Anyone who's read Big Screen Boston knows that crime movies make up a huge chunk of the better Boston movies. The Brattle is showing a bunch of them over the last half of October.
There's the chance to see some rarely screened movies here. The Friends of Eddie Coyle got some attention this year when it finally came to home video, and it starts off the series on Oct. 15. Based on George V. Higgins' amazing book of the same name--find me another book in which the dialogue is so good and so adroit at advancing the plot--it's the best movie ever made in Boston. If the Brattle is showing the same pristine print I showed last year at the Coolidge, and it appears they are, it is not to be missed.
The Brink's Job, a Runyonesque caper comedy based on a real 1950s robbery, hasn't shown very often since its 1978 release, and it shows Oct. 17. That's the same day the sometimes stirring and sometimes silly original Thomas Crown Affair plays (alas, all the movies are single-admission in this series; no double features). The 1968 Crown is a real movie-theater movie, as is the same year's The Boston Strangler (Oct. 28). Both were inspired by the split-screen experimental films at Expo '67. Strangler has little resemblance to what really happened in the Albert DeSalvo case, but its storytelling is very interesting.
The series has a tie-in with a short-story anthology edited by Dennis Lehane, so of course he's represented, with Clint Eastwood's overrated Mystic River (Oct. 26), which missed the sarcastic streak to Lehane's Boston, and Ben Affleck's much more authentic Gone Baby Gone (Oct. 25). Of course, the most famous recent example of Boston noir, Scorsese's The Departed (the series closer on Oct. 29), is deservedly here, too.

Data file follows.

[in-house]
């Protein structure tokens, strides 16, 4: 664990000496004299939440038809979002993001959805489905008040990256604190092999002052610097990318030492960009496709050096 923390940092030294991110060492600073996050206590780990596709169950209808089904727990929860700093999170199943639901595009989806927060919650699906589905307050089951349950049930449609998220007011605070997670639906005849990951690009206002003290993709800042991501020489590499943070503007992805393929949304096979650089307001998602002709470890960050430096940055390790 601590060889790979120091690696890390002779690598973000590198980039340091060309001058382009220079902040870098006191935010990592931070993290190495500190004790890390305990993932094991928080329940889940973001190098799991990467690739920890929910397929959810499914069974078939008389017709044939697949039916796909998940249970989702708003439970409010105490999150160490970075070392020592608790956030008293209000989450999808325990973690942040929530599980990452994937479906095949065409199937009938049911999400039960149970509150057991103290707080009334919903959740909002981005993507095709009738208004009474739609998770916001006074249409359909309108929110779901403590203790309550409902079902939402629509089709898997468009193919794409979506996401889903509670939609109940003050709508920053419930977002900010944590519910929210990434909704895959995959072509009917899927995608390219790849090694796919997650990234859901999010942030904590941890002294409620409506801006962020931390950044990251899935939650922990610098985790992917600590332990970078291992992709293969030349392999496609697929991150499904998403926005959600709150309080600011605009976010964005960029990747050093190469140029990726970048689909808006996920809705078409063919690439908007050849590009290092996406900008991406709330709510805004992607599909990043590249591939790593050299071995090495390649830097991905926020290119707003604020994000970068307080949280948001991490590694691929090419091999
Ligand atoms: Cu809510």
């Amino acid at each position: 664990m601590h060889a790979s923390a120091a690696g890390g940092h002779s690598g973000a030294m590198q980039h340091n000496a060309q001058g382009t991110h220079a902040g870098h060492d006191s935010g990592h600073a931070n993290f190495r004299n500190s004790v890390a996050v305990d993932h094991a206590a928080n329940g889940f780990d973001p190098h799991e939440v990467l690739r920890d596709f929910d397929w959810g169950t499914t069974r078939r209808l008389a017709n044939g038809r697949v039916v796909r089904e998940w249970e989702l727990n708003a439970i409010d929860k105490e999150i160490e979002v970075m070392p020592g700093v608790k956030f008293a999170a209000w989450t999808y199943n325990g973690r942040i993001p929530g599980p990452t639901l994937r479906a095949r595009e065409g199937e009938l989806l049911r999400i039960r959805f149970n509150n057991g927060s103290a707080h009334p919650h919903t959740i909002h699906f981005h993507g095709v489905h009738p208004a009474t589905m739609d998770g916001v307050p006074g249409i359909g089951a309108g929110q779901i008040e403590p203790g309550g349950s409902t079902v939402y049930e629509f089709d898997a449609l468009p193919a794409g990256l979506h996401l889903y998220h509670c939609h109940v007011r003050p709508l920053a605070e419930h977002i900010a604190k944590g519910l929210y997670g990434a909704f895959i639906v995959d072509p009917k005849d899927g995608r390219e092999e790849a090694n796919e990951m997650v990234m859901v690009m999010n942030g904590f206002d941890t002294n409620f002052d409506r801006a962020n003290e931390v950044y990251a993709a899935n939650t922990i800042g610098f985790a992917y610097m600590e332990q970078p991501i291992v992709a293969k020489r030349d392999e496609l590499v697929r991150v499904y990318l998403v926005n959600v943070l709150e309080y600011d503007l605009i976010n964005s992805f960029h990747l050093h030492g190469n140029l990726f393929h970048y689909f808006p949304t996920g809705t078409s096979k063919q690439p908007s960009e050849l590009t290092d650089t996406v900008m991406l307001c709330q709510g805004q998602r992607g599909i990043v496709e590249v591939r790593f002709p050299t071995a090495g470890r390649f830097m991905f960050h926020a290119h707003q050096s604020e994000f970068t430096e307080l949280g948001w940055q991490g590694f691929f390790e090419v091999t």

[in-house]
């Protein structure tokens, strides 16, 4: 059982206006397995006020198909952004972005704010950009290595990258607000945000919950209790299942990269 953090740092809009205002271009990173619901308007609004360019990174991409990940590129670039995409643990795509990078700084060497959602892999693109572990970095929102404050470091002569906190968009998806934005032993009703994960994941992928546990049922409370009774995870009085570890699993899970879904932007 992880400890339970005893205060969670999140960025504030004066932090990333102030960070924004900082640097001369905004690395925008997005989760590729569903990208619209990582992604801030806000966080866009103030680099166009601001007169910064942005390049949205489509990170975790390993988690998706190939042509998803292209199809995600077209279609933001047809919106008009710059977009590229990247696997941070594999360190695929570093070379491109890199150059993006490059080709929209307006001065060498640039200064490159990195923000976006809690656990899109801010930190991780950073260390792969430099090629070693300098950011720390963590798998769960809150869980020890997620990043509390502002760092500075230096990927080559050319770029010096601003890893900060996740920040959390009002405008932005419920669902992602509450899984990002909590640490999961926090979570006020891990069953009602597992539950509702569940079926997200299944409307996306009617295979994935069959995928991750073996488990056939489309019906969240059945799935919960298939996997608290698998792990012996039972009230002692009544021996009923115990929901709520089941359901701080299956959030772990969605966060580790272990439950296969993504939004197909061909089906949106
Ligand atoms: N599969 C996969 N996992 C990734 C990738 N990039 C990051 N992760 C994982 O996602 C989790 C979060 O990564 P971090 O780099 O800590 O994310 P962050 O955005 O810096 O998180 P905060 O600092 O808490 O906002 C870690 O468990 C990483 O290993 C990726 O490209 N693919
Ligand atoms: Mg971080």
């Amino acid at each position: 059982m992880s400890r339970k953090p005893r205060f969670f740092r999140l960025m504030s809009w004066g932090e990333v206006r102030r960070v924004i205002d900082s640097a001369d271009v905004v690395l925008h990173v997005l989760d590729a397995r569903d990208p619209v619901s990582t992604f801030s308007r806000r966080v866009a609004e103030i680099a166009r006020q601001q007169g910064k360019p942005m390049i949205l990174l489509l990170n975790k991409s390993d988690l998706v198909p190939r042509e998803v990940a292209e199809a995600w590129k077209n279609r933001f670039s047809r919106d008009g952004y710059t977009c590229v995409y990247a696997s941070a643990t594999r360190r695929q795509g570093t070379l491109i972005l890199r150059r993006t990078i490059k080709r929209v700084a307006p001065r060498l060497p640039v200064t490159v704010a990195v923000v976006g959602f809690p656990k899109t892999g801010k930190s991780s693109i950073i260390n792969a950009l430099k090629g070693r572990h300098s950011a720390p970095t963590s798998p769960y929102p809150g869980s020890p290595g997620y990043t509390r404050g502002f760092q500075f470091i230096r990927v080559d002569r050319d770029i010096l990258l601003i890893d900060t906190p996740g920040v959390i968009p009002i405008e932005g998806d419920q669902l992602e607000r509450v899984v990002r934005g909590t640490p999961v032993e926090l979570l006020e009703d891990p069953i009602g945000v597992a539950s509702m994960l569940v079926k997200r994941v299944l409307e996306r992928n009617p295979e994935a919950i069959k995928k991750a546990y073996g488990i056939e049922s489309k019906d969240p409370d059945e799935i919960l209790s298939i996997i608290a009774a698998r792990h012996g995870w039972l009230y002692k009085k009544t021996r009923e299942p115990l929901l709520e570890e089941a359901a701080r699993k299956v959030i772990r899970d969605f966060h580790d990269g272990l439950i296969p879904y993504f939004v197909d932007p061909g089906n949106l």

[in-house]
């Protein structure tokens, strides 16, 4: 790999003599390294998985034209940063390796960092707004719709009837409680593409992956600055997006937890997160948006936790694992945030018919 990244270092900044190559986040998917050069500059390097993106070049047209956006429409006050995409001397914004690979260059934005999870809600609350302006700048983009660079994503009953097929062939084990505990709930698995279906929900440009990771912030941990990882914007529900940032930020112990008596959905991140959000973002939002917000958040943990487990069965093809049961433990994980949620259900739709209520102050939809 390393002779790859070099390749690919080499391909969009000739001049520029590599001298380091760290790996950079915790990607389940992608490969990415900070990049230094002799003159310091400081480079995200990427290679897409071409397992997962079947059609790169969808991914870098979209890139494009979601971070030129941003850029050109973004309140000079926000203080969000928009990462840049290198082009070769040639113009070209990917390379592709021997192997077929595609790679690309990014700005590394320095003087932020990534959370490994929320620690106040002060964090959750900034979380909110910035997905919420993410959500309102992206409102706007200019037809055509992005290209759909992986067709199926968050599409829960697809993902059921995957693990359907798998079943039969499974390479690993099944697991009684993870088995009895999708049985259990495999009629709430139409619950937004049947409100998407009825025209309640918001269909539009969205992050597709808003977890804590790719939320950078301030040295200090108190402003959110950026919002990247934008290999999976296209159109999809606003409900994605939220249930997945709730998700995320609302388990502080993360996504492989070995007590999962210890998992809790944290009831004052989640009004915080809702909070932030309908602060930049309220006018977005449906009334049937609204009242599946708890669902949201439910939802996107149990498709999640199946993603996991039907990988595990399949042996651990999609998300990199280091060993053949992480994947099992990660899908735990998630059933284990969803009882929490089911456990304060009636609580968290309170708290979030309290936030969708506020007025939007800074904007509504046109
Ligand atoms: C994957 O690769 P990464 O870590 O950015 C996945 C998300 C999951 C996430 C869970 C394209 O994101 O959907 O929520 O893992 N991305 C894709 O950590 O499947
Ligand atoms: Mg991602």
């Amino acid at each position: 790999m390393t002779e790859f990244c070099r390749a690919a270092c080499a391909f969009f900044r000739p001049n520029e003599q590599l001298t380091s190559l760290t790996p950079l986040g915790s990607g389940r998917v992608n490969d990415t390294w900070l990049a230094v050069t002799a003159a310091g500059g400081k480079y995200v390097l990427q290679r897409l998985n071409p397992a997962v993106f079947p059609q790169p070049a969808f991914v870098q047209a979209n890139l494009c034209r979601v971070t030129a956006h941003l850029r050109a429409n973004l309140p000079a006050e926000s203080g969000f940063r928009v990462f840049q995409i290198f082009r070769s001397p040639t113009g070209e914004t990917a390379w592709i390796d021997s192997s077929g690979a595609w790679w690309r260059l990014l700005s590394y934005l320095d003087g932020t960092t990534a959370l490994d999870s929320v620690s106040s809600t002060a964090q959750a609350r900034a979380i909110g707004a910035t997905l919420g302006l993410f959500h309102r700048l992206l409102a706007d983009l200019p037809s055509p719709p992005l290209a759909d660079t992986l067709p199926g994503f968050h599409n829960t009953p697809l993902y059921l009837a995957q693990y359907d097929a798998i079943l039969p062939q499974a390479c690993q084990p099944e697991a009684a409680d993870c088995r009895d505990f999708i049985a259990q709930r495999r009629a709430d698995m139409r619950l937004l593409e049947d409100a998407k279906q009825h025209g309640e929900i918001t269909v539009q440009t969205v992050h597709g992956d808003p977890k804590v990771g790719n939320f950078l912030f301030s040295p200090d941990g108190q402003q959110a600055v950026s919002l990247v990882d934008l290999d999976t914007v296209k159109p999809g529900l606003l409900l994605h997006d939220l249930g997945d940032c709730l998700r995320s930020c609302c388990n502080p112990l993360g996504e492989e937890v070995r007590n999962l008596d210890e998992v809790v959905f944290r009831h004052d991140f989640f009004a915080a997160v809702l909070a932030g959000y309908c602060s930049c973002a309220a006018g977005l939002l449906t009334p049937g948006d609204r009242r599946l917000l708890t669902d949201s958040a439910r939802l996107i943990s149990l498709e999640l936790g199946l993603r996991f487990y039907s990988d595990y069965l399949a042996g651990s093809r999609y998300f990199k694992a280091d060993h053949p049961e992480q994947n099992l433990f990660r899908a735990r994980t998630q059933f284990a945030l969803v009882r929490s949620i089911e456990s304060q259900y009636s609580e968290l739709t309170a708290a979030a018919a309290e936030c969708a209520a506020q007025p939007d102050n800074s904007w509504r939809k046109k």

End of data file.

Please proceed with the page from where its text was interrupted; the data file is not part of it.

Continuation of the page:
The remaining two films, both of which I like a lot, are a bit out of place. The David Mamet duo of The Spanish Prisoner and Spartan (Oct. 27) are both able reminders of the days when Mamet lived here and shot a chunk of his smart movies here. But each takes place only partially within Greater Boston, and they don't necessarily have a strong sense of place. The series would have been better served by the more apt Monument Ave., which doesn't just fit the set's theme. It's also a powerful movie that rips at the heart of this tribal city.
To order the book: